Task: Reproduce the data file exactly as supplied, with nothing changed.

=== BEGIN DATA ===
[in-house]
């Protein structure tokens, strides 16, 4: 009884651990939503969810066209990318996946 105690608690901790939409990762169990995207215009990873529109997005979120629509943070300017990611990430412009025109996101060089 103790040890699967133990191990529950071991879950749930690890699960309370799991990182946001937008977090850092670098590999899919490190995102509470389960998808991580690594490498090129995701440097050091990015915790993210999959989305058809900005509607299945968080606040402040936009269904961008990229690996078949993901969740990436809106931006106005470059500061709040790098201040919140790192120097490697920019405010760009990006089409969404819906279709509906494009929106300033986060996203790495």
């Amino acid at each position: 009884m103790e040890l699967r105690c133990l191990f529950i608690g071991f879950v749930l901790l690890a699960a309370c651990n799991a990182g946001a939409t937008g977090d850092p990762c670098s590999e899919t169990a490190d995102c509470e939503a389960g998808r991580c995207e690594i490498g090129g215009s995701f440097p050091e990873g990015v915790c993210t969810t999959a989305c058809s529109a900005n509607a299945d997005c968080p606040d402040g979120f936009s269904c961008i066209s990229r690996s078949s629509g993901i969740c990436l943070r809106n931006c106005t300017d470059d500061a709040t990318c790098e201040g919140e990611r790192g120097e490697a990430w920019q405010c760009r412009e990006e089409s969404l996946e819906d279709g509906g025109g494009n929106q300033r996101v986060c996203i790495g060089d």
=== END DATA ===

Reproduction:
[in-house]
């Protein structure tokens, strides 16, 4: 009884651990939503969810066209990318996946 105690608690901790939409990762169990995207215009990873529109997005979120629509943070300017990611990430412009025109996101060089 103790040890699967133990191990529950071991879950749930690890699960309370799991990182946001937008977090850092670098590999899919490190995102509470389960998808991580690594490498090129995701440097050091990015915790993210999959989305058809900005509607299945968080606040402040936009269904961008990229690996078949993901969740990436809106931006106005470059500061709040790098201040919140790192120097490697920019405010760009990006089409969404819906279709509906494009929106300033986060996203790495």
């Amino acid at each position: 009884m103790e040890l699967r105690c133990l191990f529950i608690g071991f879950v749930l901790l690890a699960a309370c651990n799991a990182g946001a939409t937008g977090d850092p990762c670098s590999e899919t169990a490190d995102c509470e939503a389960g998808r991580c995207e690594i490498g090129g215009s995701f440097p050091e990873g990015v915790c993210t969810t999959a989305c058809s529109a900005n509607a299945d997005c968080p606040d402040g979120f936009s269904c961008i066209s990229r690996s078949s629509g993901i969740c990436l943070r809106n931006c106005t300017d470059d500061a709040t990318c790098e201040g919140e990611r790192g120097e490697a990430w920019q405010c760009r412009e990006e089409s969404l996946e819906d279709g509906g025109g494009n929106q300033r996101v986060c996203i790495g060089d």